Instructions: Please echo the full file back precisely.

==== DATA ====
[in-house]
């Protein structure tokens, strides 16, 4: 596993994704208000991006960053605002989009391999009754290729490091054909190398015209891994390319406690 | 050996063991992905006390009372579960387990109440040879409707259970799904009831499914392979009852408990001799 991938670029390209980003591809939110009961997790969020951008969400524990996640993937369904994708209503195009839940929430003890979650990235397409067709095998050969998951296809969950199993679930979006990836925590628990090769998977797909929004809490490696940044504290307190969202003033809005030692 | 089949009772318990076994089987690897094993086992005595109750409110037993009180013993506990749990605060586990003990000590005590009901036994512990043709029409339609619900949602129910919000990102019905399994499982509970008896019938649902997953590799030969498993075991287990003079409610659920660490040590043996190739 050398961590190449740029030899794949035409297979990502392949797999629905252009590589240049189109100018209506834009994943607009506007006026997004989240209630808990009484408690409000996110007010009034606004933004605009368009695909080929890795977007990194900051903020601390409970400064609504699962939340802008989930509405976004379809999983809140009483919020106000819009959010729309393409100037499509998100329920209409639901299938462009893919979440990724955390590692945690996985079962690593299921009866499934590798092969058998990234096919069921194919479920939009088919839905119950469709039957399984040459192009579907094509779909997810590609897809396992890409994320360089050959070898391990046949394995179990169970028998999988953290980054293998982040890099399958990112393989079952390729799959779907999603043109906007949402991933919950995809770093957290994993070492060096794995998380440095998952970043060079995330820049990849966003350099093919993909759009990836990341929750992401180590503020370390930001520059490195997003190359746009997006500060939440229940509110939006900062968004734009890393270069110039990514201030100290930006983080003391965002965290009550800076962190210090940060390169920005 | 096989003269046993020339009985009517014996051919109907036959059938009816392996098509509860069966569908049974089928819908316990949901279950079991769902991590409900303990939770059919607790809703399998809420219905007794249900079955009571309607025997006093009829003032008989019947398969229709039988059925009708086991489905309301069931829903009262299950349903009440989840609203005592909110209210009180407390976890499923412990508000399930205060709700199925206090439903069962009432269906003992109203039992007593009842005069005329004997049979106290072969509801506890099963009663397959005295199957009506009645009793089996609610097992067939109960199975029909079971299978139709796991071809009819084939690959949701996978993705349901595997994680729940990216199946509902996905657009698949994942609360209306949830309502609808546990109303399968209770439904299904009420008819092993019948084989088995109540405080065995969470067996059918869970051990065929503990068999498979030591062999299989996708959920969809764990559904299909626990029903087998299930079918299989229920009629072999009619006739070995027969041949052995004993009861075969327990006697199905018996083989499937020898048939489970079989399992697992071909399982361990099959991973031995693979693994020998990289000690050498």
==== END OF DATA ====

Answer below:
[in-house]
């Protein structure tokens, strides 16, 4: 596993994704208000991006960053605002989009391999009754290729490091054909190398015209891994390319406690 | 050996063991992905006390009372579960387990109440040879409707259970799904009831499914392979009852408990001799 991938670029390209980003591809939110009961997790969020951008969400524990996640993937369904994708209503195009839940929430003890979650990235397409067709095998050969998951296809969950199993679930979006990836925590628990090769998977797909929004809490490696940044504290307190969202003033809005030692 | 089949009772318990076994089987690897094993086992005595109750409110037993009180013993506990749990605060586990003990000590005590009901036994512990043709029409339609619900949602129910919000990102019905399994499982509970008896019938649902997953590799030969498993075991287990003079409610659920660490040590043996190739 050398961590190449740029030899794949035409297979990502392949797999629905252009590589240049189109100018209506834009994943607009506007006026997004989240209630808990009484408690409000996110007010009034606004933004605009368009695909080929890795977007990194900051903020601390409970400064609504699962939340802008989930509405976004379809999983809140009483919020106000819009959010729309393409100037499509998100329920209409639901299938462009893919979440990724955390590692945690996985079962690593299921009866499934590798092969058998990234096919069921194919479920939009088919839905119950469709039957399984040459192009579907094509779909997810590609897809396992890409994320360089050959070898391990046949394995179990169970028998999988953290980054293998982040890099399958990112393989079952390729799959779907999603043109906007949402991933919950995809770093957290994993070492060096794995998380440095998952970043060079995330820049990849966003350099093919993909759009990836990341929750992401180590503020370390930001520059490195997003190359746009997006500060939440229940509110939006900062968004734009890393270069110039990514201030100290930006983080003391965002965290009550800076962190210090940060390169920005 | 096989003269046993020339009985009517014996051919109907036959059938009816392996098509509860069966569908049974089928819908316990949901279950079991769902991590409900303990939770059919607790809703399998809420219905007794249900079955009571309607025997006093009829003032008989019947398969229709039988059925009708086991489905309301069931829903009262299950349903009440989840609203005592909110209210009180407390976890499923412990508000399930205060709700199925206090439903069962009432269906003992109203039992007593009842005069005329004997049979106290072969509801506890099963009663397959005295199957009506009645009793089996609610097992067939109960199975029909079971299978139709796991071809009819084939690959949701996978993705349901595997994680729940990216199946509902996905657009698949994942609360209306949830309502609808546990109303399968209770439904299904009420008819092993019948084989088995109540405080065995969470067996059918869970051990065929503990068999498979030591062999299989996708959920969809764990559904299909626990029903087998299930079918299989229920009629072999009619006739070995027969041949052995004993009861075969327990006697199905018996083989499937020898048939489970079989399992697992071909399982361990099959991973031995693979693994020998990289000690050498």